June 11, 2013

Finding Cameras, Memories

When I moved out of my residence hall at the end of this semester, I found two undeveloped disposable cameras in the drawer of my desk. Thinking they were both leftovers from before I had replaced my broken (ancient) camera with a new one in Morocco, it took me a while to get them developed after I returned home. When I finally did, I was surprised. It turns out only one of the cameras was from Morocco, mostly from a visit to the famous blue city of Chefchaouen.

An aerial view of the famous blue city of Chefchaouen

Chefchaouen

The other camera was from “Pardglow,” an event thrown by the school late in April this semester.

Seeing these two sets of pictures side by side was a rather curious experience. On the one hand, the poor quality of the Chefchaouen pictures left those images hazy, colorful, warm. Only a handful of pictures from this camera even had people in them, offering a glimpse of my study abroad experience that was simpler, quieter than I remember it. On the other hand, my pictures from Pardglow showed a weekend with my friends, with fingers blurring out the corners of the frame and paint-splattered faces grinning at the camera. Not exactly my day to day on campus.

Students enjoy a rave-style concert on campus called Pardglow

Pardglow

When I really look at both sets of pictures, neither seems a fully accurate description of my experiences either semester. I was only in Chefchaouen one day, and Pardglow was only one night. I spent a significant amount of my time in Morocco concerned about what I was going to say and how I was going to say it to the people constantly surrounding me, and often as concerned about what I would hear in return. The stillness of the Chefchaouen pictures does not reflect how I remember feeling the majority of my time. And while I love weekends at Lafayette and events like Pardglow, those pictures do not show the stress of finals three weeks after, or the times I sat on the laundry machines to do homework, or the dinners with my friends throughout the week.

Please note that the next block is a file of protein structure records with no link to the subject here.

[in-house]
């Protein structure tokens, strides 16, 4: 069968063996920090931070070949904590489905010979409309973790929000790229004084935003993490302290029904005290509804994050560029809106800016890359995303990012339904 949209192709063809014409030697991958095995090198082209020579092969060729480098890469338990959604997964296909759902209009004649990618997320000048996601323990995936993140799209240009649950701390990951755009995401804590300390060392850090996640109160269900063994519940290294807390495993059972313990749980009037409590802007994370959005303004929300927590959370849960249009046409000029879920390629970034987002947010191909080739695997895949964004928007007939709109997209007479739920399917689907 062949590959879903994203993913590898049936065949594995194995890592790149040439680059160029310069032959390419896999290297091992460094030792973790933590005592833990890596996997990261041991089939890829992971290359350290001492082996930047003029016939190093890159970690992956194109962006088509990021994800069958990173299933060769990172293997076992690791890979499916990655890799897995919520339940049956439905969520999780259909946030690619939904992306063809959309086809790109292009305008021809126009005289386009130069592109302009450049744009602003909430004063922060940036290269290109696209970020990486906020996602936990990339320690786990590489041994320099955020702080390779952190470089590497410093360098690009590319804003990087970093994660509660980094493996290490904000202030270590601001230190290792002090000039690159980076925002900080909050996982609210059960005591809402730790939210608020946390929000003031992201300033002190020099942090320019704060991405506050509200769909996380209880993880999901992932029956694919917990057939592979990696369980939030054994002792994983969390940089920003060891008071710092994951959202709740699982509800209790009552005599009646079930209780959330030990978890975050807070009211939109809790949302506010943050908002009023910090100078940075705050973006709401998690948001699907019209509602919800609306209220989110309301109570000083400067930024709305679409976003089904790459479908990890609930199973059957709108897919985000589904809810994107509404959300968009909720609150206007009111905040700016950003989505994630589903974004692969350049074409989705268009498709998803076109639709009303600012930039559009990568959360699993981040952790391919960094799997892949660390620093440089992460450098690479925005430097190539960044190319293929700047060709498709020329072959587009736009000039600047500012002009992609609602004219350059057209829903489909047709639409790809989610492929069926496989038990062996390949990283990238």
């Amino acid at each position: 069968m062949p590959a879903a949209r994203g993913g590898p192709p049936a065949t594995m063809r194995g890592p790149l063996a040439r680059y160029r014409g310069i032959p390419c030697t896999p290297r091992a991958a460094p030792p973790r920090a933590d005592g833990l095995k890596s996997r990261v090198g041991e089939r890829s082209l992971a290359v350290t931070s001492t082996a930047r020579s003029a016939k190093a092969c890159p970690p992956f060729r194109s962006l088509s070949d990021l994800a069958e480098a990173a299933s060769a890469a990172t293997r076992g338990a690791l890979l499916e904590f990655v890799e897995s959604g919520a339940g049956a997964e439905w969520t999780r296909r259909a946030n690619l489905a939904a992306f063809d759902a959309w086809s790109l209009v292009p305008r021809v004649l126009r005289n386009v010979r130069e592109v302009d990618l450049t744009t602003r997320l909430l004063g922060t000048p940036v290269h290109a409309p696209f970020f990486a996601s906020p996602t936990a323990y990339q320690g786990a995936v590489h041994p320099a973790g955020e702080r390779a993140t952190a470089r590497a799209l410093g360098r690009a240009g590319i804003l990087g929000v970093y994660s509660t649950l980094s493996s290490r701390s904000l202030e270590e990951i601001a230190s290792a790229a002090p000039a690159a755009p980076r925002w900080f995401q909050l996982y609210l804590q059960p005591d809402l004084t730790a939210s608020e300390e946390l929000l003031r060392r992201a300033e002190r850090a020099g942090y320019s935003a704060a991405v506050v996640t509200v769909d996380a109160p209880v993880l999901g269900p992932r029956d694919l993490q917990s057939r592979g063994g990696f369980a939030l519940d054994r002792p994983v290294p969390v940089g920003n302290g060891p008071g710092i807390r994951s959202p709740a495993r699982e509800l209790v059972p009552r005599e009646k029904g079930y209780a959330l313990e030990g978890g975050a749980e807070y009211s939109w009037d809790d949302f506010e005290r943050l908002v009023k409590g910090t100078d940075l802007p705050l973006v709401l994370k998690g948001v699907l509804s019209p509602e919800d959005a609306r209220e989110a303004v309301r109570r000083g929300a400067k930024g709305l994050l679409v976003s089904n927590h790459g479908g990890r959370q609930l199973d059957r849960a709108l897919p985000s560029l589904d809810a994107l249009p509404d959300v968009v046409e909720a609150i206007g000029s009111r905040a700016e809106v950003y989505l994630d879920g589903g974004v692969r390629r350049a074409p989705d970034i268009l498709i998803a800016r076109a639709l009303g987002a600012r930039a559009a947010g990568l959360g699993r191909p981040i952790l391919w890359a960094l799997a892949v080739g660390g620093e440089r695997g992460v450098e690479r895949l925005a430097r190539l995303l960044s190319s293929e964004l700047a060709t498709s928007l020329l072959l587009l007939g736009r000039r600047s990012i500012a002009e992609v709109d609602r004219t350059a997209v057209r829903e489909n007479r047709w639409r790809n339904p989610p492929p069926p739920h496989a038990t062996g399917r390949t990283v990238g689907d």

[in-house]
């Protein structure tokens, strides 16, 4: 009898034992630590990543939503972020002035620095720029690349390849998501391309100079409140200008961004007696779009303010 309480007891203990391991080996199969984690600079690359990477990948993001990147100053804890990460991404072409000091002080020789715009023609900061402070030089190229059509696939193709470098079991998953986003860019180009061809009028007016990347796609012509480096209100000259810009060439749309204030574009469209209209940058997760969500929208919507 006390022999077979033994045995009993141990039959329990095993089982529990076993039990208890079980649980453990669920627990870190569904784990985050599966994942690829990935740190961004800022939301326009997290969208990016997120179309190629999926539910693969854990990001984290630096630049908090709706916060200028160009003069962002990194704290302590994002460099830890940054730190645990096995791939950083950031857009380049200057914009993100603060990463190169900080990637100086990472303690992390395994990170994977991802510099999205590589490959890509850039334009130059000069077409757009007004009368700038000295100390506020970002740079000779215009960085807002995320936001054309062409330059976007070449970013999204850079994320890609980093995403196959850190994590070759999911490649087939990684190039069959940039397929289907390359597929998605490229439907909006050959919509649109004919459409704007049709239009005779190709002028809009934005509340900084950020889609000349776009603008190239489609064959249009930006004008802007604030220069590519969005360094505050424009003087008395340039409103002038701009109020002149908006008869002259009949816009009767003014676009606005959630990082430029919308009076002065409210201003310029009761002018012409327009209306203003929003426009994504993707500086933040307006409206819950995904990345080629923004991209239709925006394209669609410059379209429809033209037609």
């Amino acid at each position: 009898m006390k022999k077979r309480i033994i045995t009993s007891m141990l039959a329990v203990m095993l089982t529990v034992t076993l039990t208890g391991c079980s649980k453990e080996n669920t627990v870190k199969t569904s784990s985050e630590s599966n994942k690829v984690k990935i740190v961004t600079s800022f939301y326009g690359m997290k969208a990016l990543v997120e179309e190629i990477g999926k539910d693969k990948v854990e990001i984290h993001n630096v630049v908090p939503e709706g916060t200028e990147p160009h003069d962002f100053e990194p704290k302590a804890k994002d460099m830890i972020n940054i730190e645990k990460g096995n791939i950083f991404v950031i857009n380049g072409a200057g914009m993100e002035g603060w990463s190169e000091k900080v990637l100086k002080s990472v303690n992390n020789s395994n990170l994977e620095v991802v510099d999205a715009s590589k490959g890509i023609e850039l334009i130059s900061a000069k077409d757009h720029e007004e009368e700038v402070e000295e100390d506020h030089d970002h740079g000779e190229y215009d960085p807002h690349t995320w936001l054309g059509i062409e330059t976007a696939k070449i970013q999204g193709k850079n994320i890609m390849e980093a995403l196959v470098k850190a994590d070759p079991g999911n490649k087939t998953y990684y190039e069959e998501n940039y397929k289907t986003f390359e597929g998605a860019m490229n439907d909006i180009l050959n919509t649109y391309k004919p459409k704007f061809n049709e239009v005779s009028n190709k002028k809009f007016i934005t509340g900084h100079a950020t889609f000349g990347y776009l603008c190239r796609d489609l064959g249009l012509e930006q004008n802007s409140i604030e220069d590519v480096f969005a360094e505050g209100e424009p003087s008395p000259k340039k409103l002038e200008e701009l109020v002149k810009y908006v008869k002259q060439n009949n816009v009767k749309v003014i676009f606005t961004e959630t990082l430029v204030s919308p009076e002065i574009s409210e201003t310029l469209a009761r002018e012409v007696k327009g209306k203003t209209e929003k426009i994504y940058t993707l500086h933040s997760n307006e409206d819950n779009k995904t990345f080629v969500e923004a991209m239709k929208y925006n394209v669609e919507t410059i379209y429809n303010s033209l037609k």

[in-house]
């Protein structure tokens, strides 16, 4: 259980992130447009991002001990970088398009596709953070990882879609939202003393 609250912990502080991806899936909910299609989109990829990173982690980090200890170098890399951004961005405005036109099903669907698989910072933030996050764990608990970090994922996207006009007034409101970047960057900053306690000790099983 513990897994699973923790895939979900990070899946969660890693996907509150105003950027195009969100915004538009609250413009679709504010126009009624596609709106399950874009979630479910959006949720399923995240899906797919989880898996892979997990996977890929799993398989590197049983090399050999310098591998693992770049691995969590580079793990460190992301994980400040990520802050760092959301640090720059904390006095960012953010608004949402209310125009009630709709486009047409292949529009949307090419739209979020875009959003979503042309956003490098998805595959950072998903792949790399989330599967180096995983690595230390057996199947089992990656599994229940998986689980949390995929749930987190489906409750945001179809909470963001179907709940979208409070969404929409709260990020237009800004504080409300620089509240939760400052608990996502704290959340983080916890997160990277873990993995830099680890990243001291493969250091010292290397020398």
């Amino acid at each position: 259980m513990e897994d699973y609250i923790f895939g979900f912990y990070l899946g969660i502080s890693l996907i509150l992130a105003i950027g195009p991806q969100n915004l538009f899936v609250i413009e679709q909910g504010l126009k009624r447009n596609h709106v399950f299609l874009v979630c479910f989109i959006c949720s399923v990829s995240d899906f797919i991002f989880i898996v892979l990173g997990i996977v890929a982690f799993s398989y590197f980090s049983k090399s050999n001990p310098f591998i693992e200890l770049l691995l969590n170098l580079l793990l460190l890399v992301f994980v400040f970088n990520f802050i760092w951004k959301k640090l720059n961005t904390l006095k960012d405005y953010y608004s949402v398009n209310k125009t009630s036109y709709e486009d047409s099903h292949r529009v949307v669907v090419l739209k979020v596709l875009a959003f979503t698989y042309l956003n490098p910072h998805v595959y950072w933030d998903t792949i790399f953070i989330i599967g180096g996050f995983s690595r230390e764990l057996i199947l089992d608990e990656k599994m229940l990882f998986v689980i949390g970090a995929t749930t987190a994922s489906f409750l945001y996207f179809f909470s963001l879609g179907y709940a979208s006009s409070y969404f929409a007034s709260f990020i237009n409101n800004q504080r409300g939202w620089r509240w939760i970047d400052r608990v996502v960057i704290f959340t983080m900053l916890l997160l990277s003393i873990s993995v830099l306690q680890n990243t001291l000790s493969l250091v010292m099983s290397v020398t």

But there is something to be said about these snapshots, one from each semester. The range of experiences from the Lehigh Valley to Morocco to Kenya and back again was as varied as these pictures show–perhaps even more so. I have had moments of thrill and giddiness, I have doubted myself, I have reached my boundaries and pushed past them, I have grown, and I have had stillness and quiet.

Madeline Gambino walks down steps outdoors in the famous blue city of Chefchaouen, MoroccoIt is strange for me now to look at myself in these pictures, some months ago and others only weeks, and to think of how I was this time last month or this time last year, and the year before, and the year before that. I have this dual sense of pride for who I was then and for how I have changed since then. I don’t think the two conflict with one another. It’s the album of Chefchaouen and the album of a Lafayette weekend side by side, two snapshots so varied in experience, time, space, sound, meaning. They’re different. I’m different in both albums. But it’s still me, and those are all experiences that define this year.

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